What is Low Vision?

The definition of low vision varies. One definition is visual acuity of 20/70 or worse in the better-seeing eye that is not correctable with eyeglasses. Measurement of 20/70 vision means that a person with unimpaired vision can see the chart from 70 feet away, whereas a person with low vision would have to stand closer at 20 feet. Another definition of low vision is uncorrectable vision loss that interferes with one’s daily activities. This definition is useful because often a visit to the low-vision specialist will focus on ways to improve the patient’s independence and quality of life.

The Low-Vision Evaluation

A low-vision evaluation focuses less on the specific disease, and more on the impact that the disease and resultant low vision have on the patient. Therefore, the low-vision specialist will ask about your daily activities, overall health and cognition level, as well as aspects of your social history, including whether you live alone or have support from family and friends. The low-vision specialist will also ask whether you are still driving.

During the examination, the low-vision specialist will evaluate your distance and reading vision, contrast sensitivity, field of vision, and additional tests. The specialist will also determine how you use your vision. Some patients will need to use other parts of their visual field, not just the central part. This is called “eccentric viewing.” Sometimes training with eccentric viewing can help patients use low-vision devices more effectively.

Helpful Devices

Next, the low-vision specialist will work with you to determine whether there are specific devices that can help you accomplish your goals. One important point is that there will not be one device that can help you with all of your tasks, but rather different devices for different activities. Also, magnification devices may not help glaucoma patients who do not yet have central vision loss, which only occurs in very advanced glaucoma.

Magnification

Full-Field Microscope Glasses

For reading, full-field microscope glasses (very strong reading glasses), are useful because they free up hands to hold the reading material and are portable. However, there are some disadvantages, including the need for very good lighting and a limited field of view, such that the reading material may need to be moved in front of the eyes rather than the usual mode of using our eyes to scan the text. This brings up an important point about magnifiers. As the power of the magnification increases, it results in other challenges such as decreased field of view and image movement, which makes it more difficult to learn how to use the device effectively. However, with practice, patients can adapt and benefit from these devices.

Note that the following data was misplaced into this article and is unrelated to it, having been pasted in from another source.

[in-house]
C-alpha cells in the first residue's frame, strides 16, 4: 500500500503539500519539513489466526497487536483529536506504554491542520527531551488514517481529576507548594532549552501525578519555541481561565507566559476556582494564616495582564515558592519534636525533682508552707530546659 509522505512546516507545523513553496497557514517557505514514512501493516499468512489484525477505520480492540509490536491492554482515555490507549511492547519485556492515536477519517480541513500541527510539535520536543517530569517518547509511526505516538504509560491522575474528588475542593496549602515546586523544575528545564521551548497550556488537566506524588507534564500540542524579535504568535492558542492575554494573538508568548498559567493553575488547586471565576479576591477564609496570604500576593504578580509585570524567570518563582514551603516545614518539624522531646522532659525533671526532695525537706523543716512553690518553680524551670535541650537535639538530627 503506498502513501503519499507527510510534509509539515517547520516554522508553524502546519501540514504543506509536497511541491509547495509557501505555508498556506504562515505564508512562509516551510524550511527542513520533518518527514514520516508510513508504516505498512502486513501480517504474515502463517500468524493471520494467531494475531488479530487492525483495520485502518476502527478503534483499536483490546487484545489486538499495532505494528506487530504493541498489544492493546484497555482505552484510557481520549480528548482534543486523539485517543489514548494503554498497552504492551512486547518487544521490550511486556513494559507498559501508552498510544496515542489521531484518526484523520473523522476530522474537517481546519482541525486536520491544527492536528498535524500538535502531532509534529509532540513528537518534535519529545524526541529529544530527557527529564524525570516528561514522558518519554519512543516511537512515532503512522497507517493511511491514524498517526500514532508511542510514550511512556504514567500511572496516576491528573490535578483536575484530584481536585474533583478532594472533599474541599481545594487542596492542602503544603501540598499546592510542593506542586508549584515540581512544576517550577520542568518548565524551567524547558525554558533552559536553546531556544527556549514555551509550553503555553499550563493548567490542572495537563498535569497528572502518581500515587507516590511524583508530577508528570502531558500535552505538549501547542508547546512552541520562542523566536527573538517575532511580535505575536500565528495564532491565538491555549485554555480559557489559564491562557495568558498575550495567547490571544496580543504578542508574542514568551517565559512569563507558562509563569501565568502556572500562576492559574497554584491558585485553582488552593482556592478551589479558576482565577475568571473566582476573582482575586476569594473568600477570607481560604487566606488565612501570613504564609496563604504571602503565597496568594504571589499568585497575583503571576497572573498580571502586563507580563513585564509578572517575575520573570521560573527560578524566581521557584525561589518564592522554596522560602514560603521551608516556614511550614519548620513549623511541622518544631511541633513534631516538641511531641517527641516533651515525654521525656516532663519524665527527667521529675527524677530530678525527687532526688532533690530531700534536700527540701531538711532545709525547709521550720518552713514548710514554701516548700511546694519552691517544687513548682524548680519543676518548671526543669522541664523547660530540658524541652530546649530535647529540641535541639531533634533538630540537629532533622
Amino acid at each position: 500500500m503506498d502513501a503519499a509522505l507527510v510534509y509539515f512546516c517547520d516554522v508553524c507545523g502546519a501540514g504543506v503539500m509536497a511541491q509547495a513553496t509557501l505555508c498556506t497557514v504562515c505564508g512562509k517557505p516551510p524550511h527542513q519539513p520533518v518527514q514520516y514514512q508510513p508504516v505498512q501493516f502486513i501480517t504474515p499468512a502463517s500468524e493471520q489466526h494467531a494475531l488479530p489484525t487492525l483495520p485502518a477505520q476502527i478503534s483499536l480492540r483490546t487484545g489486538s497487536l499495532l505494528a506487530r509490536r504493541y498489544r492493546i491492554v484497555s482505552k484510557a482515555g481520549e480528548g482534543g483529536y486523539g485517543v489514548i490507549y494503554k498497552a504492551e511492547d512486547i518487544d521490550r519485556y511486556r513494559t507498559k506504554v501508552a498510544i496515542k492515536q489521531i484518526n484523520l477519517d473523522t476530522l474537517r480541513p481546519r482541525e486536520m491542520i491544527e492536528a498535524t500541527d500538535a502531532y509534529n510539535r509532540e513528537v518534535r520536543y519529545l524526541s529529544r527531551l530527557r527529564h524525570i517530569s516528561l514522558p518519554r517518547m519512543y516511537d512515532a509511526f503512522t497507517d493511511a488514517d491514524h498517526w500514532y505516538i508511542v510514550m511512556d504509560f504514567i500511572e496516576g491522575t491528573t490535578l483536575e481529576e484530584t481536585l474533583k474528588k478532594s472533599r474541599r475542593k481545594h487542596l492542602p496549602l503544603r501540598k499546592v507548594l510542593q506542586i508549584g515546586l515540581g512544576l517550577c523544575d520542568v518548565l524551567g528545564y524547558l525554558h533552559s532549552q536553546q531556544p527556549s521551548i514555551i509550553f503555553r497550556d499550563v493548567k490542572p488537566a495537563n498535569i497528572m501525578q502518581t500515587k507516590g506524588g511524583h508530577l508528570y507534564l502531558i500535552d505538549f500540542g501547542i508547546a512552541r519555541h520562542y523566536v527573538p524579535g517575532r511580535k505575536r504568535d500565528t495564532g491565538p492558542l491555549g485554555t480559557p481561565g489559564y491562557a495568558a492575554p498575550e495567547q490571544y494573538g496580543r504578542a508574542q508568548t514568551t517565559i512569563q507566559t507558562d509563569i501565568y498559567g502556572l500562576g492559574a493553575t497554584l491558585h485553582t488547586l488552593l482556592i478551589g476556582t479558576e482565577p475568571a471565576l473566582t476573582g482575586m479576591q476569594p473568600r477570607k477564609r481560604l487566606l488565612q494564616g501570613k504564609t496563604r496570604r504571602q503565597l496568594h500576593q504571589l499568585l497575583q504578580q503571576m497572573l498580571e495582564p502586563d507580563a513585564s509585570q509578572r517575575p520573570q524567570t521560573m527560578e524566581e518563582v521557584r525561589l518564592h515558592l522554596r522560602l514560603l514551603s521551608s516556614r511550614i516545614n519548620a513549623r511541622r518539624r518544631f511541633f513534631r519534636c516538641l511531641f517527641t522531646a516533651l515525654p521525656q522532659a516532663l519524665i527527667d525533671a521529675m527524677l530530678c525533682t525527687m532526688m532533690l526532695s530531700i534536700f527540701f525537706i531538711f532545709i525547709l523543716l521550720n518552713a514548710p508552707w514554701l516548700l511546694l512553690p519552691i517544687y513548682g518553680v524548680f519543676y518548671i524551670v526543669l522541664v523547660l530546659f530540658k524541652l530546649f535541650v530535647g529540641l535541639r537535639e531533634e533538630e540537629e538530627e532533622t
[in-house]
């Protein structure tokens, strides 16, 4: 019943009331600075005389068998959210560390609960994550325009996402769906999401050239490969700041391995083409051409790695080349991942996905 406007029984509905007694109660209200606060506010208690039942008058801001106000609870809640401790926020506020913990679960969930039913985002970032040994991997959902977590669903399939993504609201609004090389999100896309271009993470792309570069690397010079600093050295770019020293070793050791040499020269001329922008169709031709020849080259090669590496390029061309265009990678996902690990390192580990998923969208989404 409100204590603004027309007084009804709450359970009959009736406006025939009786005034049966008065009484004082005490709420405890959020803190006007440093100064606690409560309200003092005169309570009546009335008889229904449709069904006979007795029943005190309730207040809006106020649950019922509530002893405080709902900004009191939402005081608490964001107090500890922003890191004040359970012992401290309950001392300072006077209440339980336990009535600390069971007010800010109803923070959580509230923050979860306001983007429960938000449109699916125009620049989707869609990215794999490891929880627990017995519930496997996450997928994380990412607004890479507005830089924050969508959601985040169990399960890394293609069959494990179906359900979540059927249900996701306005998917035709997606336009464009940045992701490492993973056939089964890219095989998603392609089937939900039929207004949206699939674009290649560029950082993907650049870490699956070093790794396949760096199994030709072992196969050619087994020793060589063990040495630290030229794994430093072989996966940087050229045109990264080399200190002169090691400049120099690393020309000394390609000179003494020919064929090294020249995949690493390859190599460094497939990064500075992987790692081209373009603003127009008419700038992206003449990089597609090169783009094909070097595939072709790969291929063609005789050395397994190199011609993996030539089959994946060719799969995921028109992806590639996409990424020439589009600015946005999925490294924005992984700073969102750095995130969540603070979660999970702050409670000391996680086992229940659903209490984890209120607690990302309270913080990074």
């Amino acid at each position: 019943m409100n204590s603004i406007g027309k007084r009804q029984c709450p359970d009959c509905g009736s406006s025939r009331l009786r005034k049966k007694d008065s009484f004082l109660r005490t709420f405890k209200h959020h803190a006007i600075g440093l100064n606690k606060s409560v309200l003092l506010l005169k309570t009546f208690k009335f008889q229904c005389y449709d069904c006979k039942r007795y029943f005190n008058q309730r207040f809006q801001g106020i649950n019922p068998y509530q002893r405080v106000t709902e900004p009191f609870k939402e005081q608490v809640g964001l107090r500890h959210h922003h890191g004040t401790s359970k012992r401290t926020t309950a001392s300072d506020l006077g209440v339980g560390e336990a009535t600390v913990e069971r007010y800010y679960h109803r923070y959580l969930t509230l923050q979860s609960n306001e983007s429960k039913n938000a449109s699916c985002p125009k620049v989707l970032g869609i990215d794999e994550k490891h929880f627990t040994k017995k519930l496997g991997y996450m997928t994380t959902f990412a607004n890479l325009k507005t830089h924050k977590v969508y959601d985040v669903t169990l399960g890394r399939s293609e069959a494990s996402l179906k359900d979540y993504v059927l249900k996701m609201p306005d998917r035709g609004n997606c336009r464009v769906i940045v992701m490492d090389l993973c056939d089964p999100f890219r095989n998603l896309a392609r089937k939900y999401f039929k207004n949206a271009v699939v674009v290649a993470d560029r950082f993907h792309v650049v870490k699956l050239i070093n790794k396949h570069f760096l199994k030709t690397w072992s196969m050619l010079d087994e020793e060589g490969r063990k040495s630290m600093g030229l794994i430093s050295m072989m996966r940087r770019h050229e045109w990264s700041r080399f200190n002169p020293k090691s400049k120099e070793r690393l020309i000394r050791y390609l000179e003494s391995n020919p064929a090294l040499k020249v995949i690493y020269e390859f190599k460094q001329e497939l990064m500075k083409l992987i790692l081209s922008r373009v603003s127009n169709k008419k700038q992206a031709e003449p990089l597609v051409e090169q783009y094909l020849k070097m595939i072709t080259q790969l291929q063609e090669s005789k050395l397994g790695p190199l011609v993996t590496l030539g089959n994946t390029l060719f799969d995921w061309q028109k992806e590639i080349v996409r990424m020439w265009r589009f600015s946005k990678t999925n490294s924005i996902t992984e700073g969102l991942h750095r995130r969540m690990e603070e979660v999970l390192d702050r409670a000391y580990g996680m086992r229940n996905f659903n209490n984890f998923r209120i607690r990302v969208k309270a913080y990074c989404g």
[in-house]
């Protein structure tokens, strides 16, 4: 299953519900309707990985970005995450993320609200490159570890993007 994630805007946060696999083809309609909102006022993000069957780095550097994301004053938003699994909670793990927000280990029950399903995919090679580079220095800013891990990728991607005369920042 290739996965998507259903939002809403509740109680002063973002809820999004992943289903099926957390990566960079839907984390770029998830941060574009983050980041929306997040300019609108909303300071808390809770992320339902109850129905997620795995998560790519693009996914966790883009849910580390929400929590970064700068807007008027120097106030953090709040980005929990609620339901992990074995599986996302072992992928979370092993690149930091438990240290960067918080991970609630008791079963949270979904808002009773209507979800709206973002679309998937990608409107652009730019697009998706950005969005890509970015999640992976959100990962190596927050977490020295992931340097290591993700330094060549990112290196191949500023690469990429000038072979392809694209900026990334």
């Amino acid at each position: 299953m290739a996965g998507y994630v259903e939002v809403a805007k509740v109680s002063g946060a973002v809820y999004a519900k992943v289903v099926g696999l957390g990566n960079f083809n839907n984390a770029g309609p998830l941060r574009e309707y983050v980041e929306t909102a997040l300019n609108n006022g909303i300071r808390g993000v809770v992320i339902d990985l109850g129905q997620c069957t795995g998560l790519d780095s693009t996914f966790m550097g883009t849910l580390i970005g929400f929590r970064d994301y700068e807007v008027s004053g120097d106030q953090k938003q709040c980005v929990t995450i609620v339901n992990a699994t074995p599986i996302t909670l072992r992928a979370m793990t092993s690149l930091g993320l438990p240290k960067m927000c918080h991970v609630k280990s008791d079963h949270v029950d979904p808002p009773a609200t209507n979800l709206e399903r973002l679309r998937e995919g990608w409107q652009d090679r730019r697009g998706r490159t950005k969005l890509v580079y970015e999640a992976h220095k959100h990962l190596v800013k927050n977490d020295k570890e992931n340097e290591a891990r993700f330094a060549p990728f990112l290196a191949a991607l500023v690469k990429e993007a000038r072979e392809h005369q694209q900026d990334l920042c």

Stand Magnifiers

A stand magnifier is another option for reading. The device sits on the page and the consistency between the lens and the text results in a more stable image than that of a handheld magnifier. The stand magnifier may also have its own lighting, which is beneficial for reading. The disadvantage is that these magnifiers tend to be less portable and require the user to move the magnifier across the text.

Handheld Magnifiers

Handheld magnifiers are ideal for people without any tremors or weakness, and they are portable and more useful in situations that only require short-term reading, such as reading price tags and menus.

Electronic Magnifiers

Electronic magnification (closed circuit television, i.e. CCTV, or a video magnifier) has some advantages because it projects a larger field of view on a screen, provides adjustable magnification and contrast modes, and produces no peripheral distortion. However, a major disadvantage is its cost. An alternative to CCTV is electronic readers (e-readers) such as the Kindle or iPad. These devices allow you to adjust the font size and contrast, and have text-to-speech functionality. However, the magnification is not as great as with CCTVs and glare may still be a problem depending on the device.

Low- and High-Tech Tips

Low Tech

Improve lighting with a gooseneck lamp directed at the reading material.

Carry a penlight with you at all times.

Wear visors when outdoors to help reduce glare, or try yellow clip-on or wraparound yellow or amber sunglasses. Your low-vision specialist can perform a glare evaluation, and before purchasing any sunglasses try them out on a bright sunny day.

Move closer to the TV or to the stage during performances.

Borrow large-print books from the library.

Purchase large-print remote controls, calendars, games, and books.

Use rubber bands on certain medications.

Put safety pins on blue clothing to separate them from black items.

Switch from ball point pens to felt-tipped pens, which are bolder and easier to see.

Borrow audio books from the library.

Explore talking watches, calculators, and computers.

High Tech

Download apps that magnify (iRead, iLoupe, Magnify), or help identify the denomination of money (EyeNote).

Use voice interfaces such as Siri.

Experiment with mapping programs that provide voice-guided directions.

Improving Mobility

The difficulties with visual acuity, contrast, and field of vision can be very challenging. Some devices that can help with a constricted field of vision include sectoral prisms, which can increase awareness of side vision, very strong lenses, and reverse telescopes. Some of these devices make objects smaller so that more information fits into a small field of vision, but they are limited by the patient’s visual acuity.

Your low-vision specialist may also work with certified orientation and mobility specialists who can help with performing a mobility evaluation, or even a home visit to help identify aids for use in the home. Even small changes at home, such as removing cords that are easy to trip on or marking appliance buttons with raised paint, can make a big difference.

Psychological Support

Vision loss can certainly be frightening but learning how to adapt, with the aid of low-vision specialists, can result in continued independence and a fulfilling life. Here we have focused on tools to help with the physical adaptations, but it is also important to seek the help of a counselor for psychological counseling if needed. There are also patient groups to help those who are coping with low vision that may provide the group support you need. Finally, maintaining a social network and asking for help will enrich your life far more than staying at home, and indeed help maintain your independence and quality of life.

There are 4 levels of visual function, according to the International Classification of Diseases -10 (Update and Revision 2006): normal vision; moderate visual impairment; severe visual impairment; blindness. Moderate visual impairment combined with severe visual impairment are grouped under the term “low vision”: low vision taken together with blindness represents all visual impairment.  -World Health Organization

There are 4 levels of visual function, according to the International Classification of Diseases -10 (Update and Revision 2006): normal vision; moderate visual impairment; severe visual impairment; blindness. Moderate visual impairment combined with severe visual impairment are grouped under the term “low vision”: low vision taken together with blindness represents all visual impairment.

-World Health Organization